United Front Work on Six Religions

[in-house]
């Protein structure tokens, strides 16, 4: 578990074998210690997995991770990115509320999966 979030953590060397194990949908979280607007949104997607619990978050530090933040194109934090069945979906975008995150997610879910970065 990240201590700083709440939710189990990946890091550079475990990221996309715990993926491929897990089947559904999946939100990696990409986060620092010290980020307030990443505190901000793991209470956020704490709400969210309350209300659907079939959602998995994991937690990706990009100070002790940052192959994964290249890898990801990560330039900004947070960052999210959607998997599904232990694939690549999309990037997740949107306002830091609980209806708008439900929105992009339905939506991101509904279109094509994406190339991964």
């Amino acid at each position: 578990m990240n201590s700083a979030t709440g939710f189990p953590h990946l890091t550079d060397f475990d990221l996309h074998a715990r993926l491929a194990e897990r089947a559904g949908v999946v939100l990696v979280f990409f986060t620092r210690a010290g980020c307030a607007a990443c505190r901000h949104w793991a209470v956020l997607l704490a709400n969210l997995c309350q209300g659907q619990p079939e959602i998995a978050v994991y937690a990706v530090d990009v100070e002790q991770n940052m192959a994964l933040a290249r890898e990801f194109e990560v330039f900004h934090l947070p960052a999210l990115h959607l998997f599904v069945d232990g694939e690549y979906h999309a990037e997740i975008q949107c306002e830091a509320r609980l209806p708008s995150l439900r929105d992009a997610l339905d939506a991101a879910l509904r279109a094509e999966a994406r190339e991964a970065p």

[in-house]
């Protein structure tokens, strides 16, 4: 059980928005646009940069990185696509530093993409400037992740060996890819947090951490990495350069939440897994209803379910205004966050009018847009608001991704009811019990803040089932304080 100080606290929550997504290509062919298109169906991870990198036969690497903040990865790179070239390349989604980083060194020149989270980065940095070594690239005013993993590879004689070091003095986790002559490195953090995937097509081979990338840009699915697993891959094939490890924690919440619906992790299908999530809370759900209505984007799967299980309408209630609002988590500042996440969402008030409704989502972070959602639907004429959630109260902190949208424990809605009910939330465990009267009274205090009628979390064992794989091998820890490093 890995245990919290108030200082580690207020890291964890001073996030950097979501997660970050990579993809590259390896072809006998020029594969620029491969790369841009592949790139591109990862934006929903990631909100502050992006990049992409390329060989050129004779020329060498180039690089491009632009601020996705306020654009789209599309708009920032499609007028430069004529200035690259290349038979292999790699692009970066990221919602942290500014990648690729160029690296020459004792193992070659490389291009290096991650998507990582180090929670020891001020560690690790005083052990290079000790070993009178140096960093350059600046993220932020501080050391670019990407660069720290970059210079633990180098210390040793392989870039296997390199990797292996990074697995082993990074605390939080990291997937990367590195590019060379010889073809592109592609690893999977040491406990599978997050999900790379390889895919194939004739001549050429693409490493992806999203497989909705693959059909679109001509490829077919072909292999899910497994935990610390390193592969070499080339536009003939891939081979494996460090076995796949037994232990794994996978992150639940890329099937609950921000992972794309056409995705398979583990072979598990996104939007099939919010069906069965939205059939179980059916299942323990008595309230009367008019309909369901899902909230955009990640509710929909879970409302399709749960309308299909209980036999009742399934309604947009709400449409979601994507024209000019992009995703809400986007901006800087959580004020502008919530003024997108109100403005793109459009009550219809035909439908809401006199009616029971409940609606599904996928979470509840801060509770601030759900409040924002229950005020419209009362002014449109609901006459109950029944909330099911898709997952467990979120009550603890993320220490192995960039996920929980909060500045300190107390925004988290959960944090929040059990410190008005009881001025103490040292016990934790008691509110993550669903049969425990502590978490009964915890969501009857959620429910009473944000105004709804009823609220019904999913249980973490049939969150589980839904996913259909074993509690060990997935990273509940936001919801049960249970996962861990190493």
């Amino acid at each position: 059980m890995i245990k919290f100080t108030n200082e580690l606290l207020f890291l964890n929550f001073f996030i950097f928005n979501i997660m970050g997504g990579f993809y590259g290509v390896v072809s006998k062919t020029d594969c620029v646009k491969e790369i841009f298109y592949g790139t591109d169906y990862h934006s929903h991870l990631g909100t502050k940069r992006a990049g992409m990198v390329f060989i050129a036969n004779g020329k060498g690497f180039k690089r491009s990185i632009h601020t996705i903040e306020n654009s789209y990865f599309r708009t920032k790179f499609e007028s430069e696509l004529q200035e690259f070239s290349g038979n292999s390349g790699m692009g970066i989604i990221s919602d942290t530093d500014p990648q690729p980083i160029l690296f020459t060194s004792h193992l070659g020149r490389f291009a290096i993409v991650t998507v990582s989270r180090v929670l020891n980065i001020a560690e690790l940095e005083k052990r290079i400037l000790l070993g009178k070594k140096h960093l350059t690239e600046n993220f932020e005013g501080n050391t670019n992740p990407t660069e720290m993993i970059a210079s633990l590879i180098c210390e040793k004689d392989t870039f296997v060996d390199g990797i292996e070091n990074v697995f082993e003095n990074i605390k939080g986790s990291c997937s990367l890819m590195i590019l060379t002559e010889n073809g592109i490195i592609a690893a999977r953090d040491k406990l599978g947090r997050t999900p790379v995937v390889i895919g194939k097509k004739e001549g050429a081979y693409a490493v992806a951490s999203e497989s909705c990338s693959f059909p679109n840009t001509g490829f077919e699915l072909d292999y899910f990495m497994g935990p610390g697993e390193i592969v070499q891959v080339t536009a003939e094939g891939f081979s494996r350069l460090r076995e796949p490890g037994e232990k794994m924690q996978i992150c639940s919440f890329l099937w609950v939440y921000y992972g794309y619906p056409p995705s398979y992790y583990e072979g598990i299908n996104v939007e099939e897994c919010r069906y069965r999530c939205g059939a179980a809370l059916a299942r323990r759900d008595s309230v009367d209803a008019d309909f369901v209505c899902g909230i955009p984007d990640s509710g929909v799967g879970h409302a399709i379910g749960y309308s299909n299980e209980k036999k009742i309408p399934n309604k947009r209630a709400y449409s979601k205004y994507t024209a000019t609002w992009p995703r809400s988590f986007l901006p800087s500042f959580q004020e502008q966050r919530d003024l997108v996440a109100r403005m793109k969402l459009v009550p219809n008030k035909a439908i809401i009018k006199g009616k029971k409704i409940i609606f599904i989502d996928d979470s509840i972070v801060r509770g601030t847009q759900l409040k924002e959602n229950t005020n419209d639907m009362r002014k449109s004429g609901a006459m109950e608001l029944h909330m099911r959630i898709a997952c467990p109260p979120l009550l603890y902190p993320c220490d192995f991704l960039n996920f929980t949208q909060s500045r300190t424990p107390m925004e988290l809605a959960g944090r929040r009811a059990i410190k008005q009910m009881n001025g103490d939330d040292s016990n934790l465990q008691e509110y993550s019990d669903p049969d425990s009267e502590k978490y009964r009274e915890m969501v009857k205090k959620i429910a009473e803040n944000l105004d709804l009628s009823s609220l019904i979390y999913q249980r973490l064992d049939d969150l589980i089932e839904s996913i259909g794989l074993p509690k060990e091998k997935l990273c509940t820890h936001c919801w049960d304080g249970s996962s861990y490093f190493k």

China’s united front work in Hong Kong has gained considerable success in influencing and co-opting the leaders of the Buddhist, Taoist, Confucian, Islamic, Christian and the Catholic community. While the Buddhist leaders are the most vulnerable group under the united front co-optation, the Catholics remain the least vulnerable and the most resistant group vis-à-vis united front work. The Buddhist emphasis on social harmony and peace has much in common with the ideology of the Chinese Communist Party, thus making them an easy political ally. Similarly, the Taoist and Confucian values have laid much emphasis on social harmony and cultural values, leading to another relatively easy coalition with Beijing. The Muslims in Hong Kong have traditionally fallen under mainland China’s united front work. The Christian leaders have also been politically co-opted, but some Christians have in the recent years been critical of the way in which their leaders embrace Beijing’s united front work. The Catholics remain relatively the most politically defiant ones, mainly because of the beliefs and legacy of Cardinal Joseph Zen.